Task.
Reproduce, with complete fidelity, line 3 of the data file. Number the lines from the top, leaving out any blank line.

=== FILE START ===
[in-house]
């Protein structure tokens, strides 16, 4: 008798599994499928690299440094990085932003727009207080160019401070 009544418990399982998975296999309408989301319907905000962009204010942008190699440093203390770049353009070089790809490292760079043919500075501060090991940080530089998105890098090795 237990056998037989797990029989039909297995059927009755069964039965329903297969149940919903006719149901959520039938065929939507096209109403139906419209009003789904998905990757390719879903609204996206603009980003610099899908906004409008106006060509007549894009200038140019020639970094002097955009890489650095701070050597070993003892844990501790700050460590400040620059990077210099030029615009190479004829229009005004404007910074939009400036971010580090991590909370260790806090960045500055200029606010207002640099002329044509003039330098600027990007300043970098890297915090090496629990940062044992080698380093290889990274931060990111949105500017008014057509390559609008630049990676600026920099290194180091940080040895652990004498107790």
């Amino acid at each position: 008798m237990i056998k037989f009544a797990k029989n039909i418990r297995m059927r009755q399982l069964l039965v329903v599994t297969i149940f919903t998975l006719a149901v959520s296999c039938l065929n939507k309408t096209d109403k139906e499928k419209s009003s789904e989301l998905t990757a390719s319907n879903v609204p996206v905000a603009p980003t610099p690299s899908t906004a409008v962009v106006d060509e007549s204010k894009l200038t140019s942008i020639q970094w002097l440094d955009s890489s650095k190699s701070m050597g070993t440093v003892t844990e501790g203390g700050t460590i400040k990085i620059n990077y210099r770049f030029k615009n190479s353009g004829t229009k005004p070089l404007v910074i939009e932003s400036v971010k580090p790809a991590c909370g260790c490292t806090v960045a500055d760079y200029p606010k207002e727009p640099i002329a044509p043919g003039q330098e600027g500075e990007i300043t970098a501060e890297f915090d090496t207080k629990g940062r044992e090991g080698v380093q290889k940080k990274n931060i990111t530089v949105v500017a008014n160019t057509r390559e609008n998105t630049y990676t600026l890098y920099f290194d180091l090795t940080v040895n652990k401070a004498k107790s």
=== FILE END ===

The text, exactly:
């Amino acid at each position: 008798m237990i056998k037989f009544a797990k029989n039909i418990r297995m059927r009755q399982l069964l039965v329903v599994t297969i149940f919903t998975l006719a149901v959520s296999c039938l065929n939507k309408t096209d109403k139906e499928k419209s009003s789904e989301l998905t990757a390719s319907n879903v609204p996206v905000a603009p980003t610099p690299s899908t906004a409008v962009v106006d060509e007549s204010k894009l200038t140019s942008i020639q970094w002097l440094d955009s890489s650095k190699s701070m050597g070993t440093v003892t844990e501790g203390g700050t460590i400040k990085i620059n990077y210099r770049f030029k615009n190479s353009g004829t229009k005004p070089l404007v910074i939009e932003s400036v971010k580090p790809a991590c909370g260790c490292t806090v960045a500055d760079y200029p606010k207002e727009p640099i002329a044509p043919g003039q330098e600027g500075e990007i300043t970098a501060e890297f915090d090496t207080k629990g940062r044992e090991g080698v380093q290889k940080k990274n931060i990111t530089v949105v500017a008014n160019t057509r390559e609008n998105t630049y990676t600026l890098y920099f290194d180091l090795t940080v040895n652990k401070a004498k107790s």